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The Chartered Institute of Housing is the independent voice for housing and the home of professional standards

Series of events celebrate CIH's centenary


A series of events will take part across the country on December 8 and 9 to celebrate CIH's centenary.

The events are being held by our regional boards to mark the 100th anniversary of CIH and professional housing.

On December 8 our West Midlands Board will celebrate the last century and look forward to explore how housing organisations will meet demand in the region. The free event at Sandwell Council is open to members and non-members.

Elsewhere on the same day our South West Board will welcome fashion designer Wayne Hemingway and speakers from the National Trust, Swindon Borough Council and Sovereign Housing Association for a centenary event at Swindon Steam Museum.

And also on December 8 our North East Board will host networking event at the Beamish Museum in County Durham where anyone in housing can celebrate CIH's centenary.

Then on December 9 the East Midlands Board will also host a centenary event at De Montfort University which will feature a talk from Prof Jo Richardson from the unversity on the role of women in the sector and a lecture from Prof Tim Brown on the future of housing in the region.

A brief history

CIH, and indeed modern social housing, owe their beginnings to that formidable character Octavia Hill.

Octavia was an extraordinary woman, born into an upper middle class family in 1838, she was one of a band of workers who laboured among the poor in London and envisioned housing which went beyond bricks and mortar.

It was her view that as long as housing was owned by landlords whose sole motivation was bringing in rental income it was impossible to ensure a society in which the poorest of families could live in clean, comfortable and decent homes.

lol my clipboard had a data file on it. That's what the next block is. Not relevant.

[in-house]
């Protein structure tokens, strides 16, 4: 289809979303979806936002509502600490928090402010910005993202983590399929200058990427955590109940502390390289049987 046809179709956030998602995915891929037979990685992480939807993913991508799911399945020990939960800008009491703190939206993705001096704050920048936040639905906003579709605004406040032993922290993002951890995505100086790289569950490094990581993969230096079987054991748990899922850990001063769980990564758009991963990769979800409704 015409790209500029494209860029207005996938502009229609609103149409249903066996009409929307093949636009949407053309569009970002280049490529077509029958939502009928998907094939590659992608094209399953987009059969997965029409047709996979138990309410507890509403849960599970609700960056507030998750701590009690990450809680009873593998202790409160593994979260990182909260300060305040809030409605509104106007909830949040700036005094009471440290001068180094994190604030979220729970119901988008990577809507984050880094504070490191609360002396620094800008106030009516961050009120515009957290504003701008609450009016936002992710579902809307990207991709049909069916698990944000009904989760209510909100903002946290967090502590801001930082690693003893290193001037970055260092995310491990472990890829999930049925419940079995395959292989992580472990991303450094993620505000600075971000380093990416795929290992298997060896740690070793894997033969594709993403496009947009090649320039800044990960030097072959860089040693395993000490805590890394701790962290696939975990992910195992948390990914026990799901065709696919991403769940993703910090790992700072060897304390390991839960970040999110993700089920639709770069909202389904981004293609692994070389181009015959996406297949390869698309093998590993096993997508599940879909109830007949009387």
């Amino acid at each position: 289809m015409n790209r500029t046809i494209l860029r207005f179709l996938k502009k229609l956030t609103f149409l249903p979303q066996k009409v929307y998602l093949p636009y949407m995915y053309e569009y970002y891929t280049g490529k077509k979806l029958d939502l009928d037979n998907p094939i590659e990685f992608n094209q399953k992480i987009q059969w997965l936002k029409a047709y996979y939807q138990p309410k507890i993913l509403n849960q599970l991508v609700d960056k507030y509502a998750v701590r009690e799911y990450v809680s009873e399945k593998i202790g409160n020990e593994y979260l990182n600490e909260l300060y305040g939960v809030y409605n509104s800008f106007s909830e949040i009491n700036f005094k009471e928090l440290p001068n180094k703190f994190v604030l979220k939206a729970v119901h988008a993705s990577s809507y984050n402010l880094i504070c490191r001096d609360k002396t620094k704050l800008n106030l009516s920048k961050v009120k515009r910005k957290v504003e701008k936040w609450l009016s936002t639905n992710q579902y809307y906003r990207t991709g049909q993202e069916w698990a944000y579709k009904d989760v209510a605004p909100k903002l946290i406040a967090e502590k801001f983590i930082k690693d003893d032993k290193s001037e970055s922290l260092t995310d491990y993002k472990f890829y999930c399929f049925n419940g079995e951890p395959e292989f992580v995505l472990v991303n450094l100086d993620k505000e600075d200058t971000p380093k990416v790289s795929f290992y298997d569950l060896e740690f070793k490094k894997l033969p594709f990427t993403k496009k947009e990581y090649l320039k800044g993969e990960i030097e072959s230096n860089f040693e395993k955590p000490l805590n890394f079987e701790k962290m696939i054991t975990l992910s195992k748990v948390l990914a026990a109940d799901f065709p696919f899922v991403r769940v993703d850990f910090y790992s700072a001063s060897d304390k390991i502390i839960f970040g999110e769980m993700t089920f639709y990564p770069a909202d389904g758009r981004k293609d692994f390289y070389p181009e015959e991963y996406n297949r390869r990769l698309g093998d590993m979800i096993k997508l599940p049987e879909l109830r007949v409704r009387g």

‘You cannot deal with the people and their houses separately’, she once said, and her vision was simple – to make ‘lives noble, homes happy and family life good’. More than a century and a half later you would struggle to find a housing provider who doesn’t have a version of this as their mission statement.

It was Octavia who first conceived the idea of buying squalid homes, collecting weekly rents and transforming both the dwellings and the tenants in them. The mission started with three houses in poor condition near her own home in Marylebone. She encouraged tenants to keep their houses in a clean condition and set aside a certain amount every year for repairs; the surplus was used for improvements decided upon by the tenants themselves.

From here her influence and her model of better housing grew, with new accommodation and new principles, including the turning of wasteland into playgrounds and the creation of clubs for tenants. In return she was extremely strict and her assistants, the front runners for today’s housing officers, checked the properties on their visits to collect rent.

Octavia’s vision was a big success and by 1874, with the help of various backers, she had 15 housing schemes with around 3,000 tenants.

After her death the women who worked with her, in particular Irene Barclay, took her vision of housing for those who needed it the most and established the Association of Women Housing Managers in 1916. This was the first ever professional body for housing workers and would grow to become the CIH.

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